Throw a bunch on the water surface and they care for themselves.

Care After Planting: Your pond may look bare at first, but after a couple of months the plants will mature and flourish. If your pond water becomes murky and fills with algae, do not change the water. Give the pond time to reach its balance. You may need to add more submerged plants at this time.

Water Lilies: They should be fertilized regularly with one slow release tablet per eight quarts of soil every month during the growing season. Just press a tablet into the soil near the roots. Also remove any yellow or brown leaves, and old blossoms. This helps promote new growth and keeps the pond clean. Remove all the dead vegetation in the fall so the lily can start new in the spring. The hardy varieties thrive in cold areas and need not be removed from ponds as long as the water does not freeze down to the rootstock. It may be necessary to move the container to the bottom of the pool to be sure the lily roots are below the ice freezing level. Be sure to remove the lilies if the pond freezes solid.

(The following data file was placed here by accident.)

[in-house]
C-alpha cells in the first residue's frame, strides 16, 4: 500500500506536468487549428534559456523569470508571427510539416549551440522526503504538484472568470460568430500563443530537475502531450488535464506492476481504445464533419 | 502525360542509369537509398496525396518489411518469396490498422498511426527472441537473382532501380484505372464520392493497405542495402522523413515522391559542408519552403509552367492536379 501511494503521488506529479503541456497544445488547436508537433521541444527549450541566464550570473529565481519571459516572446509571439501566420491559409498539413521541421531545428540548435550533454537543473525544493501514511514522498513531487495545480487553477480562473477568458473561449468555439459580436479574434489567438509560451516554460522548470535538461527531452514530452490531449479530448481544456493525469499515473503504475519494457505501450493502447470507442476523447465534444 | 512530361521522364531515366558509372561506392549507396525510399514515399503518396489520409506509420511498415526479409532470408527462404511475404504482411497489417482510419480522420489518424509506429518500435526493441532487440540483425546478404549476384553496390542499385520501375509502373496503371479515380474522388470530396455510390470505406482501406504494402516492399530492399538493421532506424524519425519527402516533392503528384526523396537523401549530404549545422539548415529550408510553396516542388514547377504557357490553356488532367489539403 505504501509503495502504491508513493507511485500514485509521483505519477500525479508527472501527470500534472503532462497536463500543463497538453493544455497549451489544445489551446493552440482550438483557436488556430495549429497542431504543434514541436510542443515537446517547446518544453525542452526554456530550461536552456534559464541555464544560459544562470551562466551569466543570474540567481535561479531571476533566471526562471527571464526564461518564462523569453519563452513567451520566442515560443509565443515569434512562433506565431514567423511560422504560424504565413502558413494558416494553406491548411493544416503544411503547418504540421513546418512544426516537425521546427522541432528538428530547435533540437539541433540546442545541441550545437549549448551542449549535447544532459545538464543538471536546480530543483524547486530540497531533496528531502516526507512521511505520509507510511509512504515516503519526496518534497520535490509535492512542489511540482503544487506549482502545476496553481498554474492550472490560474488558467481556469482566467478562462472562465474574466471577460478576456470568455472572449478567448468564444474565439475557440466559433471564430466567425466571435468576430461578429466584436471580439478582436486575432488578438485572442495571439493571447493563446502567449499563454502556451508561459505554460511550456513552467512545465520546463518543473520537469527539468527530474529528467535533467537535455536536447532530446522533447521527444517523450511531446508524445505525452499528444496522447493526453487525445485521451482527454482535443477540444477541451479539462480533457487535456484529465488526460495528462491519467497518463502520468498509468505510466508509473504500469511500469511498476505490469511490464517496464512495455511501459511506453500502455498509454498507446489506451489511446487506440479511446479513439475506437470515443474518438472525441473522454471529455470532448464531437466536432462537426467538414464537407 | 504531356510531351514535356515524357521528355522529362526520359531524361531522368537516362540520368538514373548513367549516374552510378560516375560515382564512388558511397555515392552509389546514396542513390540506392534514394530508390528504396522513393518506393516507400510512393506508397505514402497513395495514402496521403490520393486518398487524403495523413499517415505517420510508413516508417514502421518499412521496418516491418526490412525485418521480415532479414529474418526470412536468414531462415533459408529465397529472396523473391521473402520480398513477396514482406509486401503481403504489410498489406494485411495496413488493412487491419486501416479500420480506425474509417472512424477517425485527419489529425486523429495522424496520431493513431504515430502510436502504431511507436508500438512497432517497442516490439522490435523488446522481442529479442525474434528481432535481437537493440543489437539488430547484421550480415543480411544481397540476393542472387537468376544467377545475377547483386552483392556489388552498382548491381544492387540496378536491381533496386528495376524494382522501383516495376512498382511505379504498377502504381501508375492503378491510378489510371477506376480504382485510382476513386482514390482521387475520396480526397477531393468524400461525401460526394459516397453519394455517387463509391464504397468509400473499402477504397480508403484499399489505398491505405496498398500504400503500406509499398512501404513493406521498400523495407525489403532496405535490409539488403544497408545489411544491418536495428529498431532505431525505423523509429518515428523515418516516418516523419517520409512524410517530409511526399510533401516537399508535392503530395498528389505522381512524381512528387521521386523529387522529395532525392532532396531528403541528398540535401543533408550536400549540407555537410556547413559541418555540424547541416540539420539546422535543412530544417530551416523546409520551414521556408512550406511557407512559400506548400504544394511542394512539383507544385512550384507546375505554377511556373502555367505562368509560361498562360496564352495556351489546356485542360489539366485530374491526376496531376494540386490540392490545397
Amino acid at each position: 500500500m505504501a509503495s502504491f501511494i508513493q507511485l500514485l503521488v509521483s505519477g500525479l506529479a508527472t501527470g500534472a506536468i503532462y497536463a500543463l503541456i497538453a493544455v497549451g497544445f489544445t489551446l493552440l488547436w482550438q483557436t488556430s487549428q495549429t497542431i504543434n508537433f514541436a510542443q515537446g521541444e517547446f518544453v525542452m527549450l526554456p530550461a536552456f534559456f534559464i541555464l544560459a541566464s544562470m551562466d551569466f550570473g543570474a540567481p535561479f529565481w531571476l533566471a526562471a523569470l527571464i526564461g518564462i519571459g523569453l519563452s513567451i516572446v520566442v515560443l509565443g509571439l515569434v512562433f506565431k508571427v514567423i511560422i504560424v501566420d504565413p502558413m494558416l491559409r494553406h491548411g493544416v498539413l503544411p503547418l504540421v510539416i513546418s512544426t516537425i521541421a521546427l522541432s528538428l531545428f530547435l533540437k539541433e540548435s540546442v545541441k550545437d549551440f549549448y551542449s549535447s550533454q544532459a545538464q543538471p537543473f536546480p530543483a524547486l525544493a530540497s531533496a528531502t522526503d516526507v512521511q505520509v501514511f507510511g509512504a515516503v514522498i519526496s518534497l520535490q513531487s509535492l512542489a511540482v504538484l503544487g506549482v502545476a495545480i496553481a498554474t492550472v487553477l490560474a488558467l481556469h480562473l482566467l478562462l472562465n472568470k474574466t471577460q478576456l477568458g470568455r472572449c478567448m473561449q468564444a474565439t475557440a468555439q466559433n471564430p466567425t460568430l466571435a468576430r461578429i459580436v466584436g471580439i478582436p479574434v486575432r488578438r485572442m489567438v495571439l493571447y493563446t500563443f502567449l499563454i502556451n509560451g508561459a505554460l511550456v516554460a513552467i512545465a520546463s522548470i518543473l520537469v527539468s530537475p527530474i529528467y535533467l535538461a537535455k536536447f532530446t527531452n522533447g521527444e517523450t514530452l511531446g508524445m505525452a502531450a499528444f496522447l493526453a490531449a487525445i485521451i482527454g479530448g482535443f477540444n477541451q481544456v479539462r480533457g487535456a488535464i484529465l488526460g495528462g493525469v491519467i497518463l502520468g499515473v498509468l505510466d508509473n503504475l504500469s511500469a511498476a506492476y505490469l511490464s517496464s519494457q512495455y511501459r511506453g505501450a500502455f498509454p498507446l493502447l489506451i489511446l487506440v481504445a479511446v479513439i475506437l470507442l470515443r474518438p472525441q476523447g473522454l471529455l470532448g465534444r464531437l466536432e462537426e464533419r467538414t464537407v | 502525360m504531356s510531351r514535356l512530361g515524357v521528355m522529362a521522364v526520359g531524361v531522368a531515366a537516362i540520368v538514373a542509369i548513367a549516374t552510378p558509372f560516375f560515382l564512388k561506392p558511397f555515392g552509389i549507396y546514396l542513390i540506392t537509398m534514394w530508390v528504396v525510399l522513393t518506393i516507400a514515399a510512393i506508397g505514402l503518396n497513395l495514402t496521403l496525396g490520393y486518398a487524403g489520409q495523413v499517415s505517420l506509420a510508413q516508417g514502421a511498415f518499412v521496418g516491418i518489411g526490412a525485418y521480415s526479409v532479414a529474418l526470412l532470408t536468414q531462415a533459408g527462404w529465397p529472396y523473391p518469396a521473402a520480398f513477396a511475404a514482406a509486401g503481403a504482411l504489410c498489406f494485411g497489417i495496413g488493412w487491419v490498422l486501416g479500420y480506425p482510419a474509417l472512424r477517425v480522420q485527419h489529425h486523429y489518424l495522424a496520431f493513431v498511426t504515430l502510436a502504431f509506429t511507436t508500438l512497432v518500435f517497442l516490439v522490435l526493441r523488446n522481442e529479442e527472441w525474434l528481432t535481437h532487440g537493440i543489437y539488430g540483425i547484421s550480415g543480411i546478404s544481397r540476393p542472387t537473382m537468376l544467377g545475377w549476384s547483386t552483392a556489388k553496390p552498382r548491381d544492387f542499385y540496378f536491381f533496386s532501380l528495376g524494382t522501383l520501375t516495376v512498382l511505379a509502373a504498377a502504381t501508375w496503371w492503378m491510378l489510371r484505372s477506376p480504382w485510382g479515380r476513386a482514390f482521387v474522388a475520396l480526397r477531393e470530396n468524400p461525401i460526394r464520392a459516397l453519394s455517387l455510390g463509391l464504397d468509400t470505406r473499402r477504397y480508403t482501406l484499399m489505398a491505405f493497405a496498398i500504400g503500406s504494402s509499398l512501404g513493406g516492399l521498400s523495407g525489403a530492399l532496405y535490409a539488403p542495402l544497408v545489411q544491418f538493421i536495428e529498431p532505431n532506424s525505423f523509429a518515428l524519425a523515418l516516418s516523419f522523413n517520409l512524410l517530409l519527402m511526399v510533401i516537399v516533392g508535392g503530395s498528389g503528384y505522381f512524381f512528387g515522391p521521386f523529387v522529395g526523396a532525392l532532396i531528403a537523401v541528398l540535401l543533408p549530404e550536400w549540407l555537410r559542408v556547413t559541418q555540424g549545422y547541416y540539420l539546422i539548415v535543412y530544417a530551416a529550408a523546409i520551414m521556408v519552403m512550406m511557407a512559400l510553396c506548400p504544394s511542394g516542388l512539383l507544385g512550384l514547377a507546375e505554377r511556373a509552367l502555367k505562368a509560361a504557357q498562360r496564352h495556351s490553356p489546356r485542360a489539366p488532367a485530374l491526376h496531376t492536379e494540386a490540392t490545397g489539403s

For plants that need to be removed: Allow water to drain from soil then trim away foliage. Wrap container in moist burlap or peat moss. Store plant in a cool corner of a basement or garage with 4-12oC (40-55oF), not more, to keep the plants dormant. Cover with plastic garbage bag to keep in moisture. Check regularly and water periodically to keep moist.

Tropical water lilies are handled differently because of their tropical nature. Prior to the first frost, remove these plants from their pots and trim off most of the leaves and roots. Re-pot them into smaller containers and store them in an aquarium tank or other container where they get plenty of light and where the temperature can be maintained at about 20oC (68oF). Some tropical water lilies produce walnut-sized tubers. These can be removed and stored in water at 12-16oC (55-60oF) for the winter. When placed in warm water 21-24oC (70-75oF), they will sprout. They can then be potted in small pots and move to the pond at the appropriate time.